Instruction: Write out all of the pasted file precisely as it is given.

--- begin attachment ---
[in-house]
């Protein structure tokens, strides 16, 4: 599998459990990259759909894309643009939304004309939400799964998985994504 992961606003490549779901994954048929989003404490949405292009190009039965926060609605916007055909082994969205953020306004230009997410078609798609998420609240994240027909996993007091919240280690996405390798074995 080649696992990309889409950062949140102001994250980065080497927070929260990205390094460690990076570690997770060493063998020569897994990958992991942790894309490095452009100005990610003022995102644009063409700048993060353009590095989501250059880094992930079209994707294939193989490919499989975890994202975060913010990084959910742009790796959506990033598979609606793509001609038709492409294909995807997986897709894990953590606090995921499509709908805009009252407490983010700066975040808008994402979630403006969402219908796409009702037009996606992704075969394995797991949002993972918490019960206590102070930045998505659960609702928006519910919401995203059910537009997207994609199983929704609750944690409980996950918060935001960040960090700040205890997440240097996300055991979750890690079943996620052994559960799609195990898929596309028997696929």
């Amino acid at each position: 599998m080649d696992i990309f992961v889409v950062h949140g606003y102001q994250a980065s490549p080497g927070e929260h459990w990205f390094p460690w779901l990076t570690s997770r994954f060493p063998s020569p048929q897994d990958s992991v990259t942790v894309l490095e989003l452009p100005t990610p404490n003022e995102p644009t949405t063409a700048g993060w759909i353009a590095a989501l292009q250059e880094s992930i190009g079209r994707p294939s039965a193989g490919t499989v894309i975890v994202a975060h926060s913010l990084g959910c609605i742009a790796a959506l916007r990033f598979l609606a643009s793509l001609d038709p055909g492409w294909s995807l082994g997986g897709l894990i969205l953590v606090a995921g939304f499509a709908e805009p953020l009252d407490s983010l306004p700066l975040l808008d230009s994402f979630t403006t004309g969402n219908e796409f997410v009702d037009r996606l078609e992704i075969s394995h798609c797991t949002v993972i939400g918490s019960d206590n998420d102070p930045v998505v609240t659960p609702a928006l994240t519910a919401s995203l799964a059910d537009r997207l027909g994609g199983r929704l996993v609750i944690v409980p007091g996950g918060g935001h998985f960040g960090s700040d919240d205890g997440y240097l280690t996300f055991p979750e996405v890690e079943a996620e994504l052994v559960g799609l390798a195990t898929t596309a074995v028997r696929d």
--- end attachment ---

[in-house]
């Protein structure tokens, strides 16, 4: 599998459990990259759909894309643009939304004309939400799964998985994504 992961606003490549779901994954048929989003404490949405292009190009039965926060609605916007055909082994969205953020306004230009997410078609798609998420609240994240027909996993007091919240280690996405390798074995 080649696992990309889409950062949140102001994250980065080497927070929260990205390094460690990076570690997770060493063998020569897994990958992991942790894309490095452009100005990610003022995102644009063409700048993060353009590095989501250059880094992930079209994707294939193989490919499989975890994202975060913010990084959910742009790796959506990033598979609606793509001609038709492409294909995807997986897709894990953590606090995921499509709908805009009252407490983010700066975040808008994402979630403006969402219908796409009702037009996606992704075969394995797991949002993972918490019960206590102070930045998505659960609702928006519910919401995203059910537009997207994609199983929704609750944690409980996950918060935001960040960090700040205890997440240097996300055991979750890690079943996620052994559960799609195990898929596309028997696929």
């Amino acid at each position: 599998m080649d696992i990309f992961v889409v950062h949140g606003y102001q994250a980065s490549p080497g927070e929260h459990w990205f390094p460690w779901l990076t570690s997770r994954f060493p063998s020569p048929q897994d990958s992991v990259t942790v894309l490095e989003l452009p100005t990610p404490n003022e995102p644009t949405t063409a700048g993060w759909i353009a590095a989501l292009q250059e880094s992930i190009g079209r994707p294939s039965a193989g490919t499989v894309i975890v994202a975060h926060s913010l990084g959910c609605i742009a790796a959506l916007r990033f598979l609606a643009s793509l001609d038709p055909g492409w294909s995807l082994g997986g897709l894990i969205l953590v606090a995921g939304f499509a709908e805009p953020l009252d407490s983010l306004p700066l975040l808008d230009s994402f979630t403006t004309g969402n219908e796409f997410v009702d037009r996606l078609e992704i075969s394995h798609c797991t949002v993972i939400g918490s019960d206590n998420d102070p930045v998505v609240t659960p609702a928006l994240t519910a919401s995203l799964a059910d537009r997207l027909g994609g199983r929704l996993v609750i944690v409980p007091g996950g918060g935001h998985f960040g960090s700040d919240d205890g997440y240097l280690t996300f055991p979750e996405v890690e079943a996620e994504l052994v559960g799609l390798a195990t898929t596309a074995v028997r696929d």